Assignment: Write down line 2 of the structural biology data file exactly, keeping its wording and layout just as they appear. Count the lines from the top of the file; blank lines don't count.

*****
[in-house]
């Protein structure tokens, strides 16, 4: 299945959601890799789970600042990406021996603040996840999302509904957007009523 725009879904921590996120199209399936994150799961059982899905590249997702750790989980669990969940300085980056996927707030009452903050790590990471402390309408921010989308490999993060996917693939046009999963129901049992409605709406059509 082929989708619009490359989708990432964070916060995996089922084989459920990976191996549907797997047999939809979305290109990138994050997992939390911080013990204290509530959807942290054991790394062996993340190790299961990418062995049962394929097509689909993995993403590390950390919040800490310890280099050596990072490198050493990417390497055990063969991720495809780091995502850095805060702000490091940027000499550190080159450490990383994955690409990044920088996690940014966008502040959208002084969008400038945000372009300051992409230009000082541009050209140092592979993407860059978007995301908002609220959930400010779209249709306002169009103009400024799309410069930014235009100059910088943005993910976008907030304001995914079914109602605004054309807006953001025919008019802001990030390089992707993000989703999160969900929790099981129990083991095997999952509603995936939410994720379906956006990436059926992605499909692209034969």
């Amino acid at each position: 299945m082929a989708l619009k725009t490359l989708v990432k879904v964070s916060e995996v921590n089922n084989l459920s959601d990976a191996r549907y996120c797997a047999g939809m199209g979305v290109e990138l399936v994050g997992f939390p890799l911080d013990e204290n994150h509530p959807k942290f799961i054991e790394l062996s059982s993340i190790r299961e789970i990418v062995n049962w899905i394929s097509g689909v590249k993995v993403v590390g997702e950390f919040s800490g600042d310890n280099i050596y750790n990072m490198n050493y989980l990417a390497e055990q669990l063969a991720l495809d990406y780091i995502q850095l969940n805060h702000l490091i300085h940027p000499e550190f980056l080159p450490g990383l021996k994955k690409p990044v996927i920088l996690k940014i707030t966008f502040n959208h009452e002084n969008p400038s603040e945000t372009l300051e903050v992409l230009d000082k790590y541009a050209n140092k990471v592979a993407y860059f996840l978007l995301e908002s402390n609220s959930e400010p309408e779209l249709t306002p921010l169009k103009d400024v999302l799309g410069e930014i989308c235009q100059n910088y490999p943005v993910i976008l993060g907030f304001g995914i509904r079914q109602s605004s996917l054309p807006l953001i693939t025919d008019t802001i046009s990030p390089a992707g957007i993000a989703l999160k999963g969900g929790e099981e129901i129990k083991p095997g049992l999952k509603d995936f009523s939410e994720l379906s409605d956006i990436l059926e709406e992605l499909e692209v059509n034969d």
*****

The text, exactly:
């Protein structure tokens, strides 16, 4: 299945959601890799789970600042990406021996603040996840999302509904957007009523 725009879904921590996120199209399936994150799961059982899905590249997702750790989980669990969940300085980056996927707030009452903050790590990471402390309408921010989308490999993060996917693939046009999963129901049992409605709406059509 082929989708619009490359989708990432964070916060995996089922084989459920990976191996549907797997047999939809979305290109990138994050997992939390911080013990204290509530959807942290054991790394062996993340190790299961990418062995049962394929097509689909993995993403590390950390919040800490310890280099050596990072490198050493990417390497055990063969991720495809780091995502850095805060702000490091940027000499550190080159450490990383994955690409990044920088996690940014966008502040959208002084969008400038945000372009300051992409230009000082541009050209140092592979993407860059978007995301908002609220959930400010779209249709306002169009103009400024799309410069930014235009100059910088943005993910976008907030304001995914079914109602605004054309807006953001025919008019802001990030390089992707993000989703999160969900929790099981129990083991095997999952509603995936939410994720379906956006990436059926992605499909692209034969």